I have to admit that every time I see one of the four currently in use it brings a smile to my face. For the genius of its inventor Luke Roberson was to arrange the seats in two rows facing each other over a bar; and while pedalling away furiously, passengers – if that is what they are – are enjoying a glass or two of chilled Chablis. With a driver in the front, minus the glass of wine, who is in charge of the steering and brakes. It makes for a very humorous diversion when plying a cab around London’s streets.

Hiring a Pedalbus has become a trend among corporate clients as a way of team building, and that is the problem. Rather miraculously, as with the rickshaws, the Pedalbus is totally legal to travel around London’s main roads, and while they remain a novel bit of fun, if Luke Roberson continues to be successful, or in the worst case scenario, rogue operators who are uninsured enter the marketplace; these vehicles over time will present the same menace as rickshaws do today.

The Pedalbus is the type of inventive, entrepreneurial and frankly slightly unhinged invention that the English excel in; if the numbers on the road are kept down by Pedalbus they should not present a problem for London. Luke Roberson should take out as many available patients on his invention that he can to prevent less scrupulous operators stealing his great idea and for good measure remove the grey areas that it operates; is it a bike, a commercial vehicle (therefore unable to enter the Royal Parks) or a vehicle that has to be taxed? If those issues can be resolved and enter the Statute Book under TfL London Local Authority Bill, to be considered when Parliament finishes its summer recess, Pedalbus could be a welcome addition to London for years to come.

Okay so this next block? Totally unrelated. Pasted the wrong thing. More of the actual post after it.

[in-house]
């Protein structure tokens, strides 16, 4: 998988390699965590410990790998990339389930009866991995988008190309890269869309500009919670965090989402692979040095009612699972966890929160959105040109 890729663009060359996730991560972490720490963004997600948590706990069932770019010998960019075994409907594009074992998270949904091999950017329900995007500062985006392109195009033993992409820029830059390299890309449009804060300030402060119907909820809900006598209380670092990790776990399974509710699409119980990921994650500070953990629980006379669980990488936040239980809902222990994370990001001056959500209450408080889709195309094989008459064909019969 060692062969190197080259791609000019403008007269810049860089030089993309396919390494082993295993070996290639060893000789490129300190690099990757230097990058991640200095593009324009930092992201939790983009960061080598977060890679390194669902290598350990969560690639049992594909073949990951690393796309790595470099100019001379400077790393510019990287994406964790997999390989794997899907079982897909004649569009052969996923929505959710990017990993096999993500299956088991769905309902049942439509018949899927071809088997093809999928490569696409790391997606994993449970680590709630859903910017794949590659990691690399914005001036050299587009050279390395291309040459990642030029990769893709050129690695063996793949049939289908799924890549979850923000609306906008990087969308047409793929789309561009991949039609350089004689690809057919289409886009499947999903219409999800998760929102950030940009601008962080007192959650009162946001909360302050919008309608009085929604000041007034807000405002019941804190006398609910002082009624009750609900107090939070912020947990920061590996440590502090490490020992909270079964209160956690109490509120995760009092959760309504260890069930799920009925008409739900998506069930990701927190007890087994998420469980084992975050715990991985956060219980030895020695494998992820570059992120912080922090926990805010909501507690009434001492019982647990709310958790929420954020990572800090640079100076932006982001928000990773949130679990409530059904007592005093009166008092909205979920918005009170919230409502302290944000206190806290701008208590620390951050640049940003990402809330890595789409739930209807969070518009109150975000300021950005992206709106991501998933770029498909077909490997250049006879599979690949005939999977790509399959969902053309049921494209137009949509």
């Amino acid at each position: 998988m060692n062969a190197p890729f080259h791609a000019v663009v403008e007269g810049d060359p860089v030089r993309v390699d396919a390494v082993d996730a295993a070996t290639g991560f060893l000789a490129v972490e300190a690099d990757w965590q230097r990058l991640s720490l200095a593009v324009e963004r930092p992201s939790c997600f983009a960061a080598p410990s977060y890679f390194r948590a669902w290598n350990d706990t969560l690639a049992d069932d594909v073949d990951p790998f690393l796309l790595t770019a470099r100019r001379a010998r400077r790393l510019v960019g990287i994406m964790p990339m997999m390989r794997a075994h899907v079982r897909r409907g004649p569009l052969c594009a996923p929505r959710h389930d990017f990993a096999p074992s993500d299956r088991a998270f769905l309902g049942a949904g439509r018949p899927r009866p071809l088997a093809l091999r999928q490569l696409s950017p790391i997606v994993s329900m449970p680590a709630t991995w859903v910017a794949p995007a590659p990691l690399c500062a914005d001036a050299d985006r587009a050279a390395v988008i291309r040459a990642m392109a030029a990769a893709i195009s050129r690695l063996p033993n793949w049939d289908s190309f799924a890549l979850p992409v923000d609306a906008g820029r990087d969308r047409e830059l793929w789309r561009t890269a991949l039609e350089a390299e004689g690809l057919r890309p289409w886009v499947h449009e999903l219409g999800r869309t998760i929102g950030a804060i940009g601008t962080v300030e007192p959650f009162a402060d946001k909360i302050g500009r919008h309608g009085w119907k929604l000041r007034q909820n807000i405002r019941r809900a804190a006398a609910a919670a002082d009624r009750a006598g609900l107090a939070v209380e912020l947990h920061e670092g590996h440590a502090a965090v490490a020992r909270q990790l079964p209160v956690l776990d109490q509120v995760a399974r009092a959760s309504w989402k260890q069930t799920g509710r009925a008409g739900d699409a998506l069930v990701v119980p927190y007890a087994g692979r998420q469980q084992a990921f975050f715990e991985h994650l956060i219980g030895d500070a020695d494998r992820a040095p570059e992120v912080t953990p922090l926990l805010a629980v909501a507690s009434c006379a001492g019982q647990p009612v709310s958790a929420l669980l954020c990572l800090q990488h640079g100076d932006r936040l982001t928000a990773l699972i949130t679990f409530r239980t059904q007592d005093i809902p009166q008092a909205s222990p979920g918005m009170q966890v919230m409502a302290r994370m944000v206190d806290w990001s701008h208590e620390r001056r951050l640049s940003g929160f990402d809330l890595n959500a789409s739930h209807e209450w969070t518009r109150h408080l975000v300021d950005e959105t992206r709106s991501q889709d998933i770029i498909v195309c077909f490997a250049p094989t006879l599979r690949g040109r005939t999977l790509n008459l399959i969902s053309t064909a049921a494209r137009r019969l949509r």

Let the train take the strain

[A]ll over central London holes are appearing, some small, some like at Tottenham Court Road, huge, all for the purpose of improving your travel experience in six years time with Cross Rail. The scheme might, at this point, seem a crazy idea, but its predecessors were simply barking mad.

The first ever railway in London was the London & Greenwich Line and ran for almost its entire 3.75 mile length along an elevated viaduct, thereby, its planners reasoned, avoiding congestion at ground level. Unfortunately it would take 878 brick arches to construct which were both expensive and time-consuming, for what was a journey that could be walked in less than an hour.

Later in 1840 the Blackwall Tunnel to Minories line used stationary engines at either end and hauled the carriages along using stout cables attached to the carriage-ends.

In 1861 a London engineer Sir John Fowler designed a smokeless engine for London’s new underground network. Fuelled by red-hot bricks placed under the boiler, it unsurprisingly made only one brief experimental run, and was for given the moniker “Fowler’s Ghost”.

Before electrification smoke filled tunnels continued to be the norm, how anybody survived a journey, one can only imagine. Early Metropolitan Line trains were initially fitted with a tank in which the smoke was routed into a tender allowing it to be discharged each time a train broke cover. Evidence of one of these “blow holes” can still be seen at Leinster Gardens, numbers 23 and 24 look like real houses but are only 5ft-deep façades, the space behind them left for smoke discharge. They look so convincing that in the 1930s a successful hoax scammed hundreds of guests out of 10 guineas for a ticket to a charity ball advertised at that address.

220px-Pneumatic_Dispatch_-_Figure_7At Crystal Palace in 1864 the new atmospheric railway was launched. It was smoke free as its tightly fitting carriages were pushed into a circular tunnel in the manner of a piston forcing them along using only air pressure. History doesn’t record how many ear drums were perforated. In 1867 a similar system was demonstrated at the American Institute Fair in New York [pictured], Alfred Ely Beach demonstrated a 32.6 m long, 1.8 m diameter pipe that was capable of moving 12 passengers plus a conductor.

In 1943 Professor Sir Patrick Abercrombie, forgetting that there was a war on, proposed that tunnels were excavated all over the place in order to reduce congestion on the surface. Apart from the fact that hardly any traffic was seen in London during the war, he proposed that a tunnel be bored under Buckingham Palace; the plans probably to this day lie on a shelf gathering dust.

Not content with the Victorian vandalism of removing the colonnades along the length of Nash’s Regent Street. The Greater London Council in 1967 (probably at the behest of Ken Livingstone) commissioned a feasibility study for twin overhead passenger monorails to run down the middle of Regent Street. Once they were built one supposes that another feasibility study would be needed to decide where the Christmas decorations should be situated.